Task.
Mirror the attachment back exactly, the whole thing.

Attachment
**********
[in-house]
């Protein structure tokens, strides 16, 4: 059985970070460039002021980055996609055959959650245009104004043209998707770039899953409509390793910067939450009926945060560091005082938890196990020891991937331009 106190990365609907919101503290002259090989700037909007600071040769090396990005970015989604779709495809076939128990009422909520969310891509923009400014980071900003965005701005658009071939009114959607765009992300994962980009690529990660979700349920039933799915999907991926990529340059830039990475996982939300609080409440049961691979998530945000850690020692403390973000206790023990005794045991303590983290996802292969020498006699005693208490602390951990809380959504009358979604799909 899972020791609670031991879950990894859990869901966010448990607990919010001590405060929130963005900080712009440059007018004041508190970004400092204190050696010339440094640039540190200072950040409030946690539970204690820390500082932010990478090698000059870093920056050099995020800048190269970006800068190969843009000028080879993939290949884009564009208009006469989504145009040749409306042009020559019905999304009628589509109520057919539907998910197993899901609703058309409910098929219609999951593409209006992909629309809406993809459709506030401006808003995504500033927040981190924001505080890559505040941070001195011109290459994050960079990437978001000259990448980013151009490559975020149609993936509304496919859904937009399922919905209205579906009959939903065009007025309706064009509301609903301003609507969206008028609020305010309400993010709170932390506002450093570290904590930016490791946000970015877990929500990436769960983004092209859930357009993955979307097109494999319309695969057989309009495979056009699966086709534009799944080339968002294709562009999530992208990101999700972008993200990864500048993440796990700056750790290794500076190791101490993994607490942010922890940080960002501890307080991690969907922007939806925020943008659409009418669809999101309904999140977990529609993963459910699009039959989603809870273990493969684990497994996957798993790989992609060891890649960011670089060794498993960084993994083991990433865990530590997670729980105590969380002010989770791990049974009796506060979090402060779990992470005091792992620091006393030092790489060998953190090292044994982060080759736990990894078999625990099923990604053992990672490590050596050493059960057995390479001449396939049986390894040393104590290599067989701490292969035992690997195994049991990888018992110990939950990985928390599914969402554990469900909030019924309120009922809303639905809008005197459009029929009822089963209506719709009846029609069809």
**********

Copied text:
[in-house]
């Protein structure tokens, strides 16, 4: 059985970070460039002021980055996609055959959650245009104004043209998707770039899953409509390793910067939450009926945060560091005082938890196990020891991937331009 106190990365609907919101503290002259090989700037909007600071040769090396990005970015989604779709495809076939128990009422909520969310891509923009400014980071900003965005701005658009071939009114959607765009992300994962980009690529990660979700349920039933799915999907991926990529340059830039990475996982939300609080409440049961691979998530945000850690020692403390973000206790023990005794045991303590983290996802292969020498006699005693208490602390951990809380959504009358979604799909 899972020791609670031991879950990894859990869901966010448990607990919010001590405060929130963005900080712009440059007018004041508190970004400092204190050696010339440094640039540190200072950040409030946690539970204690820390500082932010990478090698000059870093920056050099995020800048190269970006800068190969843009000028080879993939290949884009564009208009006469989504145009040749409306042009020559019905999304009628589509109520057919539907998910197993899901609703058309409910098929219609999951593409209006992909629309809406993809459709506030401006808003995504500033927040981190924001505080890559505040941070001195011109290459994050960079990437978001000259990448980013151009490559975020149609993936509304496919859904937009399922919905209205579906009959939903065009007025309706064009509301609903301003609507969206008028609020305010309400993010709170932390506002450093570290904590930016490791946000970015877990929500990436769960983004092209859930357009993955979307097109494999319309695969057989309009495979056009699966086709534009799944080339968002294709562009999530992208990101999700972008993200990864500048993440796990700056750790290794500076190791101490993994607490942010922890940080960002501890307080991690969907922007939806925020943008659409009418669809999101309904999140977990529609993963459910699009039959989603809870273990493969684990497994996957798993790989992609060891890649960011670089060794498993960084993994083991990433865990530590997670729980105590969380002010989770791990049974009796506060979090402060779990992470005091792992620091006393030092790489060998953190090292044994982060080759736990990894078999625990099923990604053992990672490590050596050493059960057995390479001449396939049986390894040393104590290599067989701490292969035992690997195994049991990888018992110990939950990985928390599914969402554990469900909030019924309120009922809303639905809008005197459009029929009822089963209506719709009846029609069809």